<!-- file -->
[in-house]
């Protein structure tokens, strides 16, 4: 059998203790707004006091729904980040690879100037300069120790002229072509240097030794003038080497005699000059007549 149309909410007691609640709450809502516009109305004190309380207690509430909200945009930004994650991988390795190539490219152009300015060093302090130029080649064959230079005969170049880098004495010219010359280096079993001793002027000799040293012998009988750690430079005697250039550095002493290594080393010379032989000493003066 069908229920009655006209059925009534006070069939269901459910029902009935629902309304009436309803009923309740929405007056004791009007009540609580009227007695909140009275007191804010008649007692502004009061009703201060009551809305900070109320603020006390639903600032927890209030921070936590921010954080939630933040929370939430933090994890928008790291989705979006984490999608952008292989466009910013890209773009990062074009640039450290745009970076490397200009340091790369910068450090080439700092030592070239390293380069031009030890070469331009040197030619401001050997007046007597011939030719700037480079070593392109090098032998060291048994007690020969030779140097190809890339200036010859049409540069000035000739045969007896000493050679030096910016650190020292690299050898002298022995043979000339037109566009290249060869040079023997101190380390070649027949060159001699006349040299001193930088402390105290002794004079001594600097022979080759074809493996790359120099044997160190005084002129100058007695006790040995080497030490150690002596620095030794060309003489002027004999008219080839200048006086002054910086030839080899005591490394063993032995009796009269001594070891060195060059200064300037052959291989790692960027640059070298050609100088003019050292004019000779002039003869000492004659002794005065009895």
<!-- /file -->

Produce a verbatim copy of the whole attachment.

[in-house]
């Protein structure tokens, strides 16, 4: 059998203790707004006091729904980040690879100037300069120790002229072509240097030794003038080497005699000059007549 149309909410007691609640709450809502516009109305004190309380207690509430909200945009930004994650991988390795190539490219152009300015060093302090130029080649064959230079005969170049880098004495010219010359280096079993001793002027000799040293012998009988750690430079005697250039550095002493290594080393010379032989000493003066 069908229920009655006209059925009534006070069939269901459910029902009935629902309304009436309803009923309740929405007056004791009007009540609580009227007695909140009275007191804010008649007692502004009061009703201060009551809305900070109320603020006390639903600032927890209030921070936590921010954080939630933040929370939430933090994890928008790291989705979006984490999608952008292989466009910013890209773009990062074009640039450290745009970076490397200009340091790369910068450090080439700092030592070239390293380069031009030890070469331009040197030619401001050997007046007597011939030719700037480079070593392109090098032998060291048994007690020969030779140097190809890339200036010859049409540069000035000739045969007896000493050679030096910016650190020292690299050898002298022995043979000339037109566009290249060869040079023997101190380390070649027949060159001699006349040299001193930088402390105290002794004079001594600097022979080759074809493996790359120099044997160190005084002129100058007695006790040995080497030490150690002596620095030794060309003489002027004999008219080839200048006086002054910086030839080899005591490394063993032995009796009269001594070891060195060059200064300037052959291989790692960027640059070298050609100088003019050292004019000779002039003869000492004659002794005065009895």